“It’s a weird one, because it’s a really friendship-based thing,” he explains. “Most of the time, it’s not just down to business. It’s super DIY – we’re not making thousands on the tours, but we can scrape by and have fun doing it. Because the music we play is quite niche, you end up meeting a lot of people that are involved in it quite easily, and it’s incredible how that works, right across the world; you end up meeting so many people and they’re all into the same bands, and stuff. It’s really cool to have that network of people.”
Enemies have enjoyed success closer to home, too. Both We’ve Been Talking and their new album, Embark, Embrace, scored a hit with fans of creative melodies and powerhouse chords. Still, their taste of international success doesn’t mean the band have become industry-driven.
“We just want to have more fun with it than make it into a job,” he says. “I don’t think this will ever be anything that we want to make a living from – simply because we don’t really have the time to put into it. We set aside our jobs this year and thought ‘OK, let’s take the opportunities we’ve always been offered, but could never accept’. It’s definitely more of a passion project than a career. I think that makes it more fun to do, too – because you don’t have the element of ‘Right, we need to make money from this because we’re broke’.”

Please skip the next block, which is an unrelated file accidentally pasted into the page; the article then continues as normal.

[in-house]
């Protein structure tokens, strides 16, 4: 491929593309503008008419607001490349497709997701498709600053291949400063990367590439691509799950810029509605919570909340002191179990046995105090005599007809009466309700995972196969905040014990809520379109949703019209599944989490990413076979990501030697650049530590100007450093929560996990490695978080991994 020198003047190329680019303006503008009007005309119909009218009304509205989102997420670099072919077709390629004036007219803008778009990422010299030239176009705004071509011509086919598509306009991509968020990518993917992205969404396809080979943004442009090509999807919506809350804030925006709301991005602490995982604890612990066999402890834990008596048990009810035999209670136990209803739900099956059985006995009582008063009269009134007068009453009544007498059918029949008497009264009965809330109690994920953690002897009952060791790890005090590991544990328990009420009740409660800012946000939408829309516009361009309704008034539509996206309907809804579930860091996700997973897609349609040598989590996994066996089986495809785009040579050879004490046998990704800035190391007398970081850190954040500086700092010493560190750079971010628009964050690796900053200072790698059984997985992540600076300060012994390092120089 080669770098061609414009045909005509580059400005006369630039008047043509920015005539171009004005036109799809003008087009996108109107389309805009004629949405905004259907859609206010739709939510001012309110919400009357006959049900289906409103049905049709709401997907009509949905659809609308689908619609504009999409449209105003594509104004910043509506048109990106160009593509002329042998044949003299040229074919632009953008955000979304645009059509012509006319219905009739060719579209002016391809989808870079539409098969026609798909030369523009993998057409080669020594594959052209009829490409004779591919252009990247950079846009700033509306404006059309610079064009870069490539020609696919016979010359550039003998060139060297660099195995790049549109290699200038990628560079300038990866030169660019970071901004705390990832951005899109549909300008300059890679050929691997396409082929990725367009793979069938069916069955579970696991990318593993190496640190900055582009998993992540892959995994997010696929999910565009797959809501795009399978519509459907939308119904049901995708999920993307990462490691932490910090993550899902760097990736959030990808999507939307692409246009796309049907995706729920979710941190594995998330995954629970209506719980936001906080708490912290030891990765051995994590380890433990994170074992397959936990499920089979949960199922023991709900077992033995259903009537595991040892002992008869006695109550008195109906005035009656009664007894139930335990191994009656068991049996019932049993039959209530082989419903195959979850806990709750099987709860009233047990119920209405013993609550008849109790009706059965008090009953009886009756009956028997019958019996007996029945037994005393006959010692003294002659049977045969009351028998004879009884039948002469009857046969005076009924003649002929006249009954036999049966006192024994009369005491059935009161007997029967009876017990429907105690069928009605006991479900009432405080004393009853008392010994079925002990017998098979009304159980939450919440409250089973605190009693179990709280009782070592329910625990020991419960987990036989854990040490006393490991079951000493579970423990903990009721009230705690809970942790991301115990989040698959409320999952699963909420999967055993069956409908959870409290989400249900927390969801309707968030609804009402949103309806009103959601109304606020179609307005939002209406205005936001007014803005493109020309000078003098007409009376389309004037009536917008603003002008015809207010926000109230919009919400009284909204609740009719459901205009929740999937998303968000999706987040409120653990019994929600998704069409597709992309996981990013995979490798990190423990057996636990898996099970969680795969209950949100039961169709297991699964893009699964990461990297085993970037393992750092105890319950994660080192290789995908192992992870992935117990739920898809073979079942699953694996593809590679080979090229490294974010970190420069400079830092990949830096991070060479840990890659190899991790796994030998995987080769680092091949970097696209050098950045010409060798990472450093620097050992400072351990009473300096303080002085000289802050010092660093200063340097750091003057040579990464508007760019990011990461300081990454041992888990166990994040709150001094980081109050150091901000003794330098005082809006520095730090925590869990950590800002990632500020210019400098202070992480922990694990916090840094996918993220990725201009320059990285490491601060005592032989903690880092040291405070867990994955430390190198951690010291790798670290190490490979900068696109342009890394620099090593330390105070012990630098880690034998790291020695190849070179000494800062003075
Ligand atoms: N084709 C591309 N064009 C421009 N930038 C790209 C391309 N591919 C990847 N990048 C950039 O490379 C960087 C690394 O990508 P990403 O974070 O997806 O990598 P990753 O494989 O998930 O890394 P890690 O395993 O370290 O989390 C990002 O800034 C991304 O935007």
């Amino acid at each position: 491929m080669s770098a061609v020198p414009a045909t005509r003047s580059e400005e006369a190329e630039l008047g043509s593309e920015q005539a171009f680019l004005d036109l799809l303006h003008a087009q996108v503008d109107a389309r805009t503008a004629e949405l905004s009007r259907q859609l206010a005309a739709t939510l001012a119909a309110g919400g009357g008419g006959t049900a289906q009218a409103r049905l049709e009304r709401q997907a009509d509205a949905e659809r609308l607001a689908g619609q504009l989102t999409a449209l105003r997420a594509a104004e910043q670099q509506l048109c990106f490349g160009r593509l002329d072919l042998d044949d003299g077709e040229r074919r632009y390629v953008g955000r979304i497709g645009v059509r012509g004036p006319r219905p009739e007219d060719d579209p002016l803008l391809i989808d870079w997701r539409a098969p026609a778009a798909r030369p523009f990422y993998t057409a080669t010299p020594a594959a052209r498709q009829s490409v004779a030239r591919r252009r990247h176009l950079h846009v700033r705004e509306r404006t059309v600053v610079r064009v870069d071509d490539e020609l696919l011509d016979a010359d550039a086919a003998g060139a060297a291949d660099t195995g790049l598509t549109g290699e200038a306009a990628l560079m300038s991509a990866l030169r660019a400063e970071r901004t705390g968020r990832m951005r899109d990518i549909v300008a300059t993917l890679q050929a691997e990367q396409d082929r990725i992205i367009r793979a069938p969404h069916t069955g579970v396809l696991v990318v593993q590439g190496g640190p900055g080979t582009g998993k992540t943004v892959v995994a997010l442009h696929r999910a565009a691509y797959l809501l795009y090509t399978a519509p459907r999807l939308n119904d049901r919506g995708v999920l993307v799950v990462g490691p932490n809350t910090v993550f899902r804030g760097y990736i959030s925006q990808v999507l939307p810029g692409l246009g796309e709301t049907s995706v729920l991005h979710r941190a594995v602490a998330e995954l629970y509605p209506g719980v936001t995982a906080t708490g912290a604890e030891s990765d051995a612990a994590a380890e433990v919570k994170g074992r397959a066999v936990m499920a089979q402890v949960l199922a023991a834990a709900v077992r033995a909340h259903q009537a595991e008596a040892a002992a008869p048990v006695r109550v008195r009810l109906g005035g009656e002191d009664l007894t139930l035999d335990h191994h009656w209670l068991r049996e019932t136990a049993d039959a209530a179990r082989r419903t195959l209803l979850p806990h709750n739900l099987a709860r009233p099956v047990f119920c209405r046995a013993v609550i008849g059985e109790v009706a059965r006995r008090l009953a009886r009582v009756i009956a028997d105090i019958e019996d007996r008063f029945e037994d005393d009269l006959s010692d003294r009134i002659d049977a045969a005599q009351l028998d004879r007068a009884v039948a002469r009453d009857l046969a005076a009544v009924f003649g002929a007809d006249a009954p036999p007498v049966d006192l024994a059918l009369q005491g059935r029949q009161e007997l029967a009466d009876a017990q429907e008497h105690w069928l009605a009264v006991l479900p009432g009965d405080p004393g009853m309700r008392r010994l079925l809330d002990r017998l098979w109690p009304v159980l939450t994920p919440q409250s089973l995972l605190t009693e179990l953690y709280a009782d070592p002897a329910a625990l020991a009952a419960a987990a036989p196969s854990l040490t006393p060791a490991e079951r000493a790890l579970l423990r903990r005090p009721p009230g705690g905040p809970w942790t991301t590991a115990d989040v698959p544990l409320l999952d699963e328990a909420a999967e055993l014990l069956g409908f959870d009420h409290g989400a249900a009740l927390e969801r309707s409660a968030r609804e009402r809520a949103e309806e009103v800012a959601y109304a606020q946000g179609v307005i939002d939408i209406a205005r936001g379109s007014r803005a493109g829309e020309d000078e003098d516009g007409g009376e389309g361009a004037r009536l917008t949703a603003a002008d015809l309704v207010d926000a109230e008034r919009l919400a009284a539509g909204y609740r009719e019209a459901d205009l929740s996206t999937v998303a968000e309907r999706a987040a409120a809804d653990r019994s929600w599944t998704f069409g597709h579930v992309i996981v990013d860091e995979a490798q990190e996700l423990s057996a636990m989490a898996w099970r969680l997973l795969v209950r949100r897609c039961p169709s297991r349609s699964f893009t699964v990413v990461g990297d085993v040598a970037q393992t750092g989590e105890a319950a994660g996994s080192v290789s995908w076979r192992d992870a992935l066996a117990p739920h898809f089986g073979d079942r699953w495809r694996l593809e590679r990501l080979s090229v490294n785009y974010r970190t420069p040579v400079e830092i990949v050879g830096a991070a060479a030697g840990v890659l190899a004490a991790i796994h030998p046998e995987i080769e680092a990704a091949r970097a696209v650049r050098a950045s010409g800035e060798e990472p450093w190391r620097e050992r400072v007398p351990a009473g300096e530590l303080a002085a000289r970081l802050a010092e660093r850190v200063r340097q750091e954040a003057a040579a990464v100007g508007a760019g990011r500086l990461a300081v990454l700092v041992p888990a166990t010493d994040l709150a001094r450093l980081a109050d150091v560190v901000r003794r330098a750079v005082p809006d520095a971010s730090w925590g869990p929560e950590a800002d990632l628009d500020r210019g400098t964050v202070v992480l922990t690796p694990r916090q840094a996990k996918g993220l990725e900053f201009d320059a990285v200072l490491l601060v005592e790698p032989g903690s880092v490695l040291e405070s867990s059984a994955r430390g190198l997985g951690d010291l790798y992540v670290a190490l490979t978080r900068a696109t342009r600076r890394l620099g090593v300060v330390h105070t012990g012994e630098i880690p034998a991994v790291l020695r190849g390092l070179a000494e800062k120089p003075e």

Enemies: Indian Summer
For all of their casual approach to the music biz, the band’s hand was somewhat forced after their label, Richter Collective, closed its doors last year. Having worked with Richter himself, Jackson was perfectly primed to undertake the daunting experience of founding his own label with bandmate Mark O’Brien to release Embark, Embrace.
“There was definitely a transition period where we were a little bit worried about what we were gonna do, how we were gonna fund this record, how we were gonna put it out,” he says. “We were afraid that if we released it, it would just go completely under the radar because it wasn’t on Richter, but both Mick [Roe] and Barry [Lennon, co-founders of Richter Collective], were actually quite heavily involved with the release of this record. They gave us so much advice and helped out on pretty much every level.”